Religious Sites – Ephesus

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Fazal Ahmad, London, UK

Location: Ephesus, Turkey

Era: 550 BCE

Religion: Christianity

Ephesus is an ancient city in western Turkey near the modern towns of Selçuk and Kuşadasi. People first began to inhabit this region from 6,000 BCE, but Ephesus itself was first established in the 10th century BCE and was one of the key cities of the Greek world; a port linking Asia and Europe.

The Greek city housed the Temple of Artemis from 550 BCE, which was considered one of the Seven Wonders of the Ancient World. According to the ancient Roman author Pliny, it took 120 years to build. In fact, the temple adopted the veneration of the Greek goddess Artemis, Roman goddess Diana and the Turkish goddess Cybele, and ironically would later lead to the deification of Mary (as), mother of Jesus (as). As a city on the crossroads between Europe, Asia and North Africa, at that time it was common for a flow of religious ideas to be fuelled by the trade routes, but the dominant theme of the Temple of Artemis was of a mother goddess protecting the port city.

The temple itself was huge, and around twice the size of the Parthenon in Athens. It sat on a huge platform, with the temple sized at 340 x 160 feet, supported by 127 granite columns and a roof covered in white marble tiles.[1]

Ephesus came under Roman rule from 129 BCE with an estimated population of 300,000 people. After facing destruction by the goths a century later, it was rebuilt by Emperor Constantine in the 4th century CE. It was one of the early centres of Christianity. In the Christian Era, one of the letters of Paul was addressed to the people of the city where he had tried to preach to the Jews,[2] and then later there was a significant community of Judaeo-Christians. Ephesus was also associated with John the Baptist (as) both for the Gospel of John and also the Book of Revelations in the Bible. The city may well have hosted John the Baptist (as) after his ordeals in Palestine.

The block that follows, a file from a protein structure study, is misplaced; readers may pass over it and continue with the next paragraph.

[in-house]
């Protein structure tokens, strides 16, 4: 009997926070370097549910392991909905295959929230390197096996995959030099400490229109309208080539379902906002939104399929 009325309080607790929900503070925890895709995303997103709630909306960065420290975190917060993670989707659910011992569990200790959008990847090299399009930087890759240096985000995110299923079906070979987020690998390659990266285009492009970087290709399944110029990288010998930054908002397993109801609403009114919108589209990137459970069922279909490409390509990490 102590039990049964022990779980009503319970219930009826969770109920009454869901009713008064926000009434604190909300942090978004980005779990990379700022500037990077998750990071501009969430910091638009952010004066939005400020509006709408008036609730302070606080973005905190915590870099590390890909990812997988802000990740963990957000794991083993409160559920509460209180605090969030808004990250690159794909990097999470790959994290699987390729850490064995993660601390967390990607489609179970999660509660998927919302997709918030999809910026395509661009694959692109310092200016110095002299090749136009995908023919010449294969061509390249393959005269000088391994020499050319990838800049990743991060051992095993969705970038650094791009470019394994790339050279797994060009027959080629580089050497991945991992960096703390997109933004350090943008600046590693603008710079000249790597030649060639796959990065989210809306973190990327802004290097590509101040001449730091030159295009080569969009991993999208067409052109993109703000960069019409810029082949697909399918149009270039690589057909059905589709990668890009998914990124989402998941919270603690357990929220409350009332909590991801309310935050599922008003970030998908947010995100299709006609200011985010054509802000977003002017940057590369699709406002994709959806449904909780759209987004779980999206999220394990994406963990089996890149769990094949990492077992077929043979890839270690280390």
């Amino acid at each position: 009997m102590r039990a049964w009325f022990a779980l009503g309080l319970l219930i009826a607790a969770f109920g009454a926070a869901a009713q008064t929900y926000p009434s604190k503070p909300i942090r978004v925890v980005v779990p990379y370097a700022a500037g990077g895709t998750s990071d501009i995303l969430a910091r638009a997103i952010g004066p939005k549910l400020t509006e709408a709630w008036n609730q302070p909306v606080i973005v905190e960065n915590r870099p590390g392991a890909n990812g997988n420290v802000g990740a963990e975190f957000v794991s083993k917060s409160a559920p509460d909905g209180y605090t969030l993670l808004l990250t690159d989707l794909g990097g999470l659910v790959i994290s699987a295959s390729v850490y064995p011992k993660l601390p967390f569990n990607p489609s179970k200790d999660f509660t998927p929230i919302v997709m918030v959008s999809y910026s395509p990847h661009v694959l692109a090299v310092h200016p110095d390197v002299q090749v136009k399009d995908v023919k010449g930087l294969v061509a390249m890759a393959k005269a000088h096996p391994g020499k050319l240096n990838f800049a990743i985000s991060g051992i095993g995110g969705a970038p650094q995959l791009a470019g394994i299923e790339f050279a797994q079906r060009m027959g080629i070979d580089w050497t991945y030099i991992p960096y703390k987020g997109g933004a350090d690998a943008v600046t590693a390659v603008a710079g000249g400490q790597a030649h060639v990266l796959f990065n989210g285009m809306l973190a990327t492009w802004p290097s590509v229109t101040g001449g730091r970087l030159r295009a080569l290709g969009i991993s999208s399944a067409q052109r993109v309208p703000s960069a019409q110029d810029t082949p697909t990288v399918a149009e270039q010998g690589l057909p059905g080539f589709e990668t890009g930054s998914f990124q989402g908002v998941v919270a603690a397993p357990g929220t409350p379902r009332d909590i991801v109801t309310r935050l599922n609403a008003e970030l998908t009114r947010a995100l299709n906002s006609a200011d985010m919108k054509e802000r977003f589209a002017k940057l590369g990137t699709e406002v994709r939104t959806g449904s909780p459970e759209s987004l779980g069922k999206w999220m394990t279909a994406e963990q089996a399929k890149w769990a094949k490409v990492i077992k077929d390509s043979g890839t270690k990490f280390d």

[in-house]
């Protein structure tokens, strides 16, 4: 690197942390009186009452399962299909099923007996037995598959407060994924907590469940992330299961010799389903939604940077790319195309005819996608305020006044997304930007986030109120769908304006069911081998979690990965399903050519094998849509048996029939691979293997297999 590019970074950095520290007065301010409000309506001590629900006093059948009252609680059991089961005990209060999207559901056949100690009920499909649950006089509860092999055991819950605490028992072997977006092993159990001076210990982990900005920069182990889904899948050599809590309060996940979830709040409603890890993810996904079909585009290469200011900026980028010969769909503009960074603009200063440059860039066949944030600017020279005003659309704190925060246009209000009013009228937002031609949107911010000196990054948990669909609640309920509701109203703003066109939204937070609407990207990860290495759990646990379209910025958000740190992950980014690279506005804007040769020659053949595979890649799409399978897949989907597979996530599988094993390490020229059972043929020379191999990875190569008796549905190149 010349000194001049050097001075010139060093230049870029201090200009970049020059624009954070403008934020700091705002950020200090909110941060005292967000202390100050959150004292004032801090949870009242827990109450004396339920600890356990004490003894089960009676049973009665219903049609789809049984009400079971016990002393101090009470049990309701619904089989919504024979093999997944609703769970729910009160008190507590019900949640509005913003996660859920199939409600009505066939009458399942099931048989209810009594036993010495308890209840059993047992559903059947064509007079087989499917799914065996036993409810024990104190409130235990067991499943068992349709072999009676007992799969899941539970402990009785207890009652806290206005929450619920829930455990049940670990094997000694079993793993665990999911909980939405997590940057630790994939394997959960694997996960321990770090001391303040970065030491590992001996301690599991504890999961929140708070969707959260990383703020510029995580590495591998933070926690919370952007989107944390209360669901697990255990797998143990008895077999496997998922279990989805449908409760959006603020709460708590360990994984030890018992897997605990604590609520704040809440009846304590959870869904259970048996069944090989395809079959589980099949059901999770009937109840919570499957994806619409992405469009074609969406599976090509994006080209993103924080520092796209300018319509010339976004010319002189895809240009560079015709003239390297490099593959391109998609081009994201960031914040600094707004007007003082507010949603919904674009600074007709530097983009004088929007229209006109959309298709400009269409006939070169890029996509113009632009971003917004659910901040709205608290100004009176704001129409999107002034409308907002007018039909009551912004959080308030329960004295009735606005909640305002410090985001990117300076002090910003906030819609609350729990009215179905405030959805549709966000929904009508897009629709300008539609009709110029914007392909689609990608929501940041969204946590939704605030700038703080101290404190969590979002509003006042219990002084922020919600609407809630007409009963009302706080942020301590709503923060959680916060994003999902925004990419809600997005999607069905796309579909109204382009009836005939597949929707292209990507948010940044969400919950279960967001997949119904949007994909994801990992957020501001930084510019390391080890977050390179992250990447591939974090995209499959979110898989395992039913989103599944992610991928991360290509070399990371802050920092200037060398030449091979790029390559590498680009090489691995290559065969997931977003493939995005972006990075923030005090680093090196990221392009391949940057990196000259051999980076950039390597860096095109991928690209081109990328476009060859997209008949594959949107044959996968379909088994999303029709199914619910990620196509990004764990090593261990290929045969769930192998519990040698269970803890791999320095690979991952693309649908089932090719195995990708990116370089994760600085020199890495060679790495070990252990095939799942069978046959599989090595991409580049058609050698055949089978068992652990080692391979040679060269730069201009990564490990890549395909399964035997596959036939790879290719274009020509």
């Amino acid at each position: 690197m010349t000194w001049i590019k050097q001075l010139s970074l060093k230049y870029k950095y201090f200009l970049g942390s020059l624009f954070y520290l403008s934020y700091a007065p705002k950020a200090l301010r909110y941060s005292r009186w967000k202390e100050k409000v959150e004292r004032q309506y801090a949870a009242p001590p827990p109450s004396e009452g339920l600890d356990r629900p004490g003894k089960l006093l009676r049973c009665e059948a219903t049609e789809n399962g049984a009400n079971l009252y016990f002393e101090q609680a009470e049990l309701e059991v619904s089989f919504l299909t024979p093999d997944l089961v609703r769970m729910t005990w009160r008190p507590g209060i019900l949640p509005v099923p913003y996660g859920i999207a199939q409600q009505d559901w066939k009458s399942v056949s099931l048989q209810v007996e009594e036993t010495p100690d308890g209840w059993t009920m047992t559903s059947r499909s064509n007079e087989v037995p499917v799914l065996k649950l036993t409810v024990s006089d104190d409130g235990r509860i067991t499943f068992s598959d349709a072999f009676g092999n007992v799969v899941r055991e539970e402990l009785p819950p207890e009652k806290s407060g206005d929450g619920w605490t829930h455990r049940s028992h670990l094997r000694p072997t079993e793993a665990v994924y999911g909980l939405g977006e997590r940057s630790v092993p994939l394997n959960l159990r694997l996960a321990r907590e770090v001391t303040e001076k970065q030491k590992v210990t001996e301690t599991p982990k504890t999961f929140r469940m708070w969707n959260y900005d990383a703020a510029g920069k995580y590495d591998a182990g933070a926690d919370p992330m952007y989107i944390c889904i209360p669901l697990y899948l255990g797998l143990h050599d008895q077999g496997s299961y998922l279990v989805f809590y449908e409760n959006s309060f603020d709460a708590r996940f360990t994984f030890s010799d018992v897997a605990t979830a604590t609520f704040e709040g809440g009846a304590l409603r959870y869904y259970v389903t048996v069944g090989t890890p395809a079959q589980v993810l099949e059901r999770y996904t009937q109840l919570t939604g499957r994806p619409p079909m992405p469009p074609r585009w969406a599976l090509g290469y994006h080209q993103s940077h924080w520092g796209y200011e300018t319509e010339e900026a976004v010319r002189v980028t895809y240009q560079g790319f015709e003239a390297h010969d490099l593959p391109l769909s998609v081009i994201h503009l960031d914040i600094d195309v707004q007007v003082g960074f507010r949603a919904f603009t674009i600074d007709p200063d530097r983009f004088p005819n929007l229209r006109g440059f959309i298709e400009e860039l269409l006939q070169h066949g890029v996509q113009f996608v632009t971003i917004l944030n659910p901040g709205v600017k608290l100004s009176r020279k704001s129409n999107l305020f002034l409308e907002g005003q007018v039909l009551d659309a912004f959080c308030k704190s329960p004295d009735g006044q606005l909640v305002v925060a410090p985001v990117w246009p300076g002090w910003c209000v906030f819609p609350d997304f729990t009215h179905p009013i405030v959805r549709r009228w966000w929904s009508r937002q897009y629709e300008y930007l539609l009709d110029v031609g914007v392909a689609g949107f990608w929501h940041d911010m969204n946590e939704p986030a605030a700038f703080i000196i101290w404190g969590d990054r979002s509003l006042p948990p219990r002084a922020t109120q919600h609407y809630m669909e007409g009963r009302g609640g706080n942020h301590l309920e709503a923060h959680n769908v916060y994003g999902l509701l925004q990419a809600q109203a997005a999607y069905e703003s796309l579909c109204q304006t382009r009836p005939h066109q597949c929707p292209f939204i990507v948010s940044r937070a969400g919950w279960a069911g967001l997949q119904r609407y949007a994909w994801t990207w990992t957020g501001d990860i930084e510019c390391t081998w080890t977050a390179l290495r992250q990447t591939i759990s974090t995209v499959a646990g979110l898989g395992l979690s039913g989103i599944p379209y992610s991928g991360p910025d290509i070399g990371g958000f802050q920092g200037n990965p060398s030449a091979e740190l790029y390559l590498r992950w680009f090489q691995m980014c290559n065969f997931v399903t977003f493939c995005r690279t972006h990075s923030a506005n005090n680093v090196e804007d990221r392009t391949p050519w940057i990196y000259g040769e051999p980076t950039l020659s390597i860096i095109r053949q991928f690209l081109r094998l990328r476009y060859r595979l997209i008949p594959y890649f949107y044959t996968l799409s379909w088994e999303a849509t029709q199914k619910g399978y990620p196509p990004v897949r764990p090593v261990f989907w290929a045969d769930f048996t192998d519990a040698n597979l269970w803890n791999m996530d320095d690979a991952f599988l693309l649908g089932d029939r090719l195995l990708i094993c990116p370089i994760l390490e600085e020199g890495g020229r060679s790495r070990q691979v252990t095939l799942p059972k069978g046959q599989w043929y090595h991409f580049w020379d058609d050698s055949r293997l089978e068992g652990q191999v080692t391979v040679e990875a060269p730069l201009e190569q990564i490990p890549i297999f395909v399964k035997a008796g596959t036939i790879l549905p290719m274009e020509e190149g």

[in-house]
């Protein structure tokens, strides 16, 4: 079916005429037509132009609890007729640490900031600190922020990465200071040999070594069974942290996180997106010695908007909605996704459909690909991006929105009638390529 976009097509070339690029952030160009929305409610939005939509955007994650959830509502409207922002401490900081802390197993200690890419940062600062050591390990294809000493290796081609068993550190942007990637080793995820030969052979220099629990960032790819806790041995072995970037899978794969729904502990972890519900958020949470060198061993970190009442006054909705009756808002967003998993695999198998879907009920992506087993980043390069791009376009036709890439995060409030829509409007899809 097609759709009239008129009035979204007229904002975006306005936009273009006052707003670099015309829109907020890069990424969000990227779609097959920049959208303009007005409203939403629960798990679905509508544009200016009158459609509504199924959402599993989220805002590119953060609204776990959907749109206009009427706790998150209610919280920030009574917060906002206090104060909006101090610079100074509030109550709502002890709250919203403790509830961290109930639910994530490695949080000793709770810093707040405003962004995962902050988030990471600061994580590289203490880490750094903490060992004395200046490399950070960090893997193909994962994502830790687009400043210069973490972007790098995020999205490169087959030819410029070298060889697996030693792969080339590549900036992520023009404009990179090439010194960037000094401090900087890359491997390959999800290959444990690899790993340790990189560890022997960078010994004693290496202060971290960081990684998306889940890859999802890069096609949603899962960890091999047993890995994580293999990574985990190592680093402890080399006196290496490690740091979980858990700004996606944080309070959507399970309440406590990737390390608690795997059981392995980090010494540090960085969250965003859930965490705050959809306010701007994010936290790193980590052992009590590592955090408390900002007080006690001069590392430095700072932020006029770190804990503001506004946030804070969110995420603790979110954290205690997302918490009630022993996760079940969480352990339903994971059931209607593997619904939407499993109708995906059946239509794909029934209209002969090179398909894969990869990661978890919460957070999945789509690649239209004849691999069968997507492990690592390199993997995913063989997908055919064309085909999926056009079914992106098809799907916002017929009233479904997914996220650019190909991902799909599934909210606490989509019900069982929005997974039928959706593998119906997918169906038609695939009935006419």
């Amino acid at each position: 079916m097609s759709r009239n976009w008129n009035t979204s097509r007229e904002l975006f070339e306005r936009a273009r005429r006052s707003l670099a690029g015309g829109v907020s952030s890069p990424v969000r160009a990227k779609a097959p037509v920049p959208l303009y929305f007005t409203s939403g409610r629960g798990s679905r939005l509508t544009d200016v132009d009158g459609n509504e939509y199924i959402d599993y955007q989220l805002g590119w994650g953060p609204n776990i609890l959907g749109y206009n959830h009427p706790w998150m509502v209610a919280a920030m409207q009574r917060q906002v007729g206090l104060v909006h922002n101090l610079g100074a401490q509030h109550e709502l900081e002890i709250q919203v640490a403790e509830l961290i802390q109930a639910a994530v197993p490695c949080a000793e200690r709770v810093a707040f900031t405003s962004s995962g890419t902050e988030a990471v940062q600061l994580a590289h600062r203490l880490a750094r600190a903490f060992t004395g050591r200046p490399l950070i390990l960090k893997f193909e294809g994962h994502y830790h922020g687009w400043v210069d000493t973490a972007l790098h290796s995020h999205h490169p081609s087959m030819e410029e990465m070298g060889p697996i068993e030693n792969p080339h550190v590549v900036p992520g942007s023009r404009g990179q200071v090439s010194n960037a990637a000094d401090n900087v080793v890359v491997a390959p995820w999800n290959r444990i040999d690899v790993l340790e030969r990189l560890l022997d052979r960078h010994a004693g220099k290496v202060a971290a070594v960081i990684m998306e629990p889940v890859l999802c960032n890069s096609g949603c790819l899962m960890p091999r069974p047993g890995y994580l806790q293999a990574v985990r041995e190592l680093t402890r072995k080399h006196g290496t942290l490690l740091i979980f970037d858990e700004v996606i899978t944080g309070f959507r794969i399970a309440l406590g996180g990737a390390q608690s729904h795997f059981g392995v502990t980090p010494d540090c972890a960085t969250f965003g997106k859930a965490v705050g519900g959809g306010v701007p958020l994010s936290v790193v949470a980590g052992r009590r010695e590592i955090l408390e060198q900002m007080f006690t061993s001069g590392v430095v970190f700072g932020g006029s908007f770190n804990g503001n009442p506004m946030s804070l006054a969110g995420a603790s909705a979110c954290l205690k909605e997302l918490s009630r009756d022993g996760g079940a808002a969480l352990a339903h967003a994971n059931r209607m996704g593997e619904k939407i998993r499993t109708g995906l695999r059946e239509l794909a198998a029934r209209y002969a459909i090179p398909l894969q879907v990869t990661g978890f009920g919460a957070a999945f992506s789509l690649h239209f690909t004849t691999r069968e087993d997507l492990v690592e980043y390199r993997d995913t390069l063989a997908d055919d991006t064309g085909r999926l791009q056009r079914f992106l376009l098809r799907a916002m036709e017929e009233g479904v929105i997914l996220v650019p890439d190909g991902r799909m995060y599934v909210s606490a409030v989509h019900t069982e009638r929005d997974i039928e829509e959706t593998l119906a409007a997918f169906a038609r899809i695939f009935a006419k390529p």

As Christians began to be persecuted by the Romans, they faced difficulties in Ephesus as well where Romans challenged their Christian beliefs and tried to force them to pay homage to the Roman deities. There were a series of underground caves (catacombs) there, which enabled them to survive underground for a long period, particularly at the time of the persecution led by Roman Emperor Decius. Apart from the Qur’anic account regarding the ‘people of the cave’, there were Christian traditions of the ‘seven sleepers’ of Ephesus from the fifth and sixth centuries CE.

In June and July of 431 CE, the Roman Emperor Theodosius II convened the Council of Ephesus here to condemn the teachings of Nestorius who questioned the deification of Mary (as) and Jesus (as). In the council held here, Nestorius was declared as a heretic, and 400 years after her advent, Mary (as) was declared as Theotokos, or Mother of God.[3]

Thus, Ephesus has been a significant place of worship of interest to pagans, Christians, Jews and Muslims.


[1] L. F. DeVries, Cities of the Biblical World (Massachusetts, USA: Hendrickson Publishers, 1997), 377.

[2] The Bible, Acts 18:19-21.

[3] L. F. DeVries, Cities of the Biblical World (Massachusetts, USA: Hendrickson Publishers, 1997), 372.

Other sources:

Eusebius, The History of the Church from Christ to Constantine, Translated by G. A. Williamson (London, UK: Penguin Books, 1989).